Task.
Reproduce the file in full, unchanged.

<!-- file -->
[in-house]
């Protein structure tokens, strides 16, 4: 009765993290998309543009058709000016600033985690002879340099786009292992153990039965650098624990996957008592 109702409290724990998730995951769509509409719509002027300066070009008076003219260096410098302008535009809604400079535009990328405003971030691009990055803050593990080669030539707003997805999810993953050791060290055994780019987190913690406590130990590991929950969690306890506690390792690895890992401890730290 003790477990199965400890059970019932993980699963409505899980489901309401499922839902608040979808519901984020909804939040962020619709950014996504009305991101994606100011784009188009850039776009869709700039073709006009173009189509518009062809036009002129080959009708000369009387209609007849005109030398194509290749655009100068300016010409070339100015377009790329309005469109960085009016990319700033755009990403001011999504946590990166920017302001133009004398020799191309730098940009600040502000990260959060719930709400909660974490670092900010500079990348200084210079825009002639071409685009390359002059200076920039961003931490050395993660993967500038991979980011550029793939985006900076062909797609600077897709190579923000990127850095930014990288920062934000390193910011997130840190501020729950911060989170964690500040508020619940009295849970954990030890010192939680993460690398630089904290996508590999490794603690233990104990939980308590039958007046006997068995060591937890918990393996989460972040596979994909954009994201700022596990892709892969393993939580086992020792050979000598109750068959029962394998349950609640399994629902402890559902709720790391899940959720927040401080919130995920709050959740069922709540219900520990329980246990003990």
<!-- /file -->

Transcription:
[in-house]
């Protein structure tokens, strides 16, 4: 009765993290998309543009058709000016600033985690002879340099786009292992153990039965650098624990996957008592 109702409290724990998730995951769509509409719509002027300066070009008076003219260096410098302008535009809604400079535009990328405003971030691009990055803050593990080669030539707003997805999810993953050791060290055994780019987190913690406590130990590991929950969690306890506690390792690895890992401890730290 003790477990199965400890059970019932993980699963409505899980489901309401499922839902608040979808519901984020909804939040962020619709950014996504009305991101994606100011784009188009850039776009869709700039073709006009173009189509518009062809036009002129080959009708000369009387209609007849005109030398194509290749655009100068300016010409070339100015377009790329309005469109960085009016990319700033755009990403001011999504946590990166920017302001133009004398020799191309730098940009600040502000990260959060719930709400909660974490670092900010500079990348200084210079825009002639071409685009390359002059200076920039961003931490050395993660993967500038991979980011550029793939985006900076062909797609600077897709190579923000990127850095930014990288920062934000390193910011997130840190501020729950911060989170964690500040508020619940009295849970954990030890010192939680993460690398630089904290996508590999490794603690233990104990939980308590039958007046006997068995060591937890918990393996989460972040596979994909954009994201700022596990892709892969393993939580086992020792050979000598109750068959029962394998349950609640399994629902402890559902709720790391899940959720927040401080919130995920709050959740069922709540219900520990329980246990003990």